Campaign School: The Rise of Algorithmic Politics
Did Prime Minister Stephen Harper really choke on a hash brown? On June 7, 2011, his Members of Parliament appeared convinced as they posted the news item to the social media platform Twitter. Or at least they did until their party admitted that a hack of its website circulated the fake news item. More than embarrass the party, the hackers revealed the circuits of its automated communications; a system that exemplifies how campaign management software controls their communications.
Harper’s ‘breakfast related’ incident opens a window into algorithms now possessing our media. Algorithms subtlety shape the way we are approached and interpreted as consumers -- of both products and information -- as democratic citizens, and even as friends. The search results we get from Google, the content we find in our social media feeds, the forms of political engagement we encounter, and even the ebbs and flows of the economy are all influenced by various software algorithms.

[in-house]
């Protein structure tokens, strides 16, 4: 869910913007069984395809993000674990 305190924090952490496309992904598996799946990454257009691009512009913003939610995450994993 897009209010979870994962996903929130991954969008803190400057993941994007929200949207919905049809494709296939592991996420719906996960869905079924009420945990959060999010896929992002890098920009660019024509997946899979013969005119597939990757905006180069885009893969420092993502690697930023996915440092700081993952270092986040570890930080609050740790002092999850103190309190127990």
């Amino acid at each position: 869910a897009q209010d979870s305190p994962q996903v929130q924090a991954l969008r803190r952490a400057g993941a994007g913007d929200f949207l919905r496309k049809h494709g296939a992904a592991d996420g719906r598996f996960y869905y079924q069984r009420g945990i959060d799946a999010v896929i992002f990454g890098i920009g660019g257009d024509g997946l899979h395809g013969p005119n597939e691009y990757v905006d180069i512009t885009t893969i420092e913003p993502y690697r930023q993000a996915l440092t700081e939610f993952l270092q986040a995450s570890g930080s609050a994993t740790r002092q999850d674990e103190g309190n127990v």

Fenwick McKelvey, a post-doctoral researcher at the University of Washington, explores our dependence on algorithms through two related case studies. The first examines the issue of ‘network neutrality’ through the lens of Internet routing software. Transmission rates now depend on algorithms that detect and manage certain traffic patterns. They allow Internet Service Providers to tier Internet speeds and require customers pay to access these speeds. McKelvey sheds light on how some of this software works, how it has been employed by Canadian ISPs and how it could alter our very experience of the Internet.
The second case focuses on the rise of political management software. An industry has arisen to sell software products that orchestrate data-mining, targeting messaging, and predictive modelling as part of the campaign’s communications. McKelvey questions how this software offers parties more control of their communications by rendering public opinion and elections into mere variables and probabilities.
Ultimately, McKelvey asks what happens when we can no longer discern between software and communication and encourages us to think about new ways to discover the algorithms in our everyday lives.